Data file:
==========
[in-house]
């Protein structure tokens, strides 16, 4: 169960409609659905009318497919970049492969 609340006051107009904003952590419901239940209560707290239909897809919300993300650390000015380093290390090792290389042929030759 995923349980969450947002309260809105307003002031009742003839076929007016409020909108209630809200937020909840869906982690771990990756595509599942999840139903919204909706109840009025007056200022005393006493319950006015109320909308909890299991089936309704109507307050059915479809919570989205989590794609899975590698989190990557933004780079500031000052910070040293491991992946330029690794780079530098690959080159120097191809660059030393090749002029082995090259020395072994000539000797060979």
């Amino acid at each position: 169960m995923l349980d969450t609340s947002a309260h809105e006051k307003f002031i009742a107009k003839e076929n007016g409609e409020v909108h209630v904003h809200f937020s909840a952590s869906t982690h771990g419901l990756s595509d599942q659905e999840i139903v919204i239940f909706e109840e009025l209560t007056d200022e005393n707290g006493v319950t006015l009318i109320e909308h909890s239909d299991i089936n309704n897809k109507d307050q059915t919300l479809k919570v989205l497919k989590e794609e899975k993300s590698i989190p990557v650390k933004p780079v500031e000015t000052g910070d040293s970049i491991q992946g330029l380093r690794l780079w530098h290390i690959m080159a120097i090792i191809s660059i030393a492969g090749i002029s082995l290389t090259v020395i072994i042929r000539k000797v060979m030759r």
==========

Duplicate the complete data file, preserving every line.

[in-house]
């Protein structure tokens, strides 16, 4: 169960409609659905009318497919970049492969 609340006051107009904003952590419901239940209560707290239909897809919300993300650390000015380093290390090792290389042929030759 995923349980969450947002309260809105307003002031009742003839076929007016409020909108209630809200937020909840869906982690771990990756595509599942999840139903919204909706109840009025007056200022005393006493319950006015109320909308909890299991089936309704109507307050059915479809919570989205989590794609899975590698989190990557933004780079500031000052910070040293491991992946330029690794780079530098690959080159120097191809660059030393090749002029082995090259020395072994000539000797060979």
């Amino acid at each position: 169960m995923l349980d969450t609340s947002a309260h809105e006051k307003f002031i009742a107009k003839e076929n007016g409609e409020v909108h209630v904003h809200f937020s909840a952590s869906t982690h771990g419901l990756s595509d599942q659905e999840i139903v919204i239940f909706e109840e009025l209560t007056d200022e005393n707290g006493v319950t006015l009318i109320e909308h909890s239909d299991i089936n309704n897809k109507d307050q059915t919300l479809k919570v989205l497919k989590e794609e899975k993300s590698i989190p990557v650390k933004p780079v500031e000015t000052g910070d040293s970049i491991q992946g330029l380093r690794l780079w530098h290390i690959m080159a120097i090792i191809s660059i030393a492969g090749i002029s082995l290389t090259v020395i072994i042929r000539k000797v060979m030759r």